Shrinks the capacity of the vector as much as possible.
It will drop down as close as possible to the length but the allocator may still inform the vector that there is space for a few more elements.
As I read this, “it” refers to “the capacity of the vector,” and thus the rest of the sentence is saying that
vec.capacity() >= vec.len(). This should be rephrased so that it is clearly talking about the size of the backing allocation.
The language of
reserve_exact is also misleading:
Reserves the minimum capacity for exactly
additional more elements to be inserted in the given
Vec<T>. After calling
reserve_exact , capacity will be greater than or equal to
self.len() + additional. Does nothing if the capacity is already sufficient.
Note that the allocator may give the collection more space than it requests. Therefore capacity can not be relied upon to be precisely minimal. Prefer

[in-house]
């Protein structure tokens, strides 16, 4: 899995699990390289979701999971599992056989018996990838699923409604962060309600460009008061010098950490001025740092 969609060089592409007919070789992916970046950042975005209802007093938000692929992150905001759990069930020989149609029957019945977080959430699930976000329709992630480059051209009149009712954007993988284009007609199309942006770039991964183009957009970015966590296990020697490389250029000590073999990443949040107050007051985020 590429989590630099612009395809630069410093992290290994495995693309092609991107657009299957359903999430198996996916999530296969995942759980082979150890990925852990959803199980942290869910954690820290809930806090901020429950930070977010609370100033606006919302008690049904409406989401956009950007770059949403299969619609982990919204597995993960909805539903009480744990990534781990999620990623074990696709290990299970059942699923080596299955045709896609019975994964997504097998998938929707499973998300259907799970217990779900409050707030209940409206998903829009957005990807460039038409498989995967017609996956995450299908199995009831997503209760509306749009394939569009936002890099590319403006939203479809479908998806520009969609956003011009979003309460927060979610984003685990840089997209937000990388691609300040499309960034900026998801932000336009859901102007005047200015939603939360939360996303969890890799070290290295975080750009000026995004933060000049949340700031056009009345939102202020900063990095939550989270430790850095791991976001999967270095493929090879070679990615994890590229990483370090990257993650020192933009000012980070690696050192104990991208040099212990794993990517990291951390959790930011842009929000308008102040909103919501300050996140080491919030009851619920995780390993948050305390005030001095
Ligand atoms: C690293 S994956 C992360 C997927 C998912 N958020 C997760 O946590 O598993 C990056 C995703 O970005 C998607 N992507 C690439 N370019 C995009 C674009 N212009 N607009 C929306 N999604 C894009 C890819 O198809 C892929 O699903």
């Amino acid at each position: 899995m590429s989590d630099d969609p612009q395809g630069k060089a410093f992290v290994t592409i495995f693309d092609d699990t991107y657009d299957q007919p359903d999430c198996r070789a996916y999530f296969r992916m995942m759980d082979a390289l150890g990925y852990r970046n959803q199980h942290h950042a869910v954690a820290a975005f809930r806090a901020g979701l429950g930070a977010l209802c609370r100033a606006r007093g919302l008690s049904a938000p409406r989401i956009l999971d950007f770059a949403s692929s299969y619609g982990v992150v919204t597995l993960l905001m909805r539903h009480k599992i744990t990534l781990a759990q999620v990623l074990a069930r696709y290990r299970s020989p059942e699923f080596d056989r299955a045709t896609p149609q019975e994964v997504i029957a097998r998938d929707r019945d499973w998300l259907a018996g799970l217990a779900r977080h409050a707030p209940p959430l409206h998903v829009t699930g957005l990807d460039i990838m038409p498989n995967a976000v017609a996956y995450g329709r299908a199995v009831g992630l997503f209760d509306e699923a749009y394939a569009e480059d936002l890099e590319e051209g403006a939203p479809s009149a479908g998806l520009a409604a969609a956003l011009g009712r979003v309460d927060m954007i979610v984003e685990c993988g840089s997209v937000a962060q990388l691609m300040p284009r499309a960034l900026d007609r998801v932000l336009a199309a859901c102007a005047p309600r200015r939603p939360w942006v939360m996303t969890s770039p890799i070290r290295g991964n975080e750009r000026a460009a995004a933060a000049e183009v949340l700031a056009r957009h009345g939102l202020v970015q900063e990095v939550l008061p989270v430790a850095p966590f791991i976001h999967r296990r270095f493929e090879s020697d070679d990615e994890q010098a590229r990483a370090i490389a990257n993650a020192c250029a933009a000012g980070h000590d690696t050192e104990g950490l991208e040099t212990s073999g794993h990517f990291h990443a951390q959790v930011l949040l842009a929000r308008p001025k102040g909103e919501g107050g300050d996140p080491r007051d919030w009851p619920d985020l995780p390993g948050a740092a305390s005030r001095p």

reserve if future insertions are expected.
This one says that the
cap field of the vector may not be equal to
len, which is indeed a fair statement after reviewing the implementation. But the second paragraph seems to be implying that this is due to the will of the allocator; that is not the case here! (the cases where
cap > requested on exit are simply the cases where
cap > requested on entry!)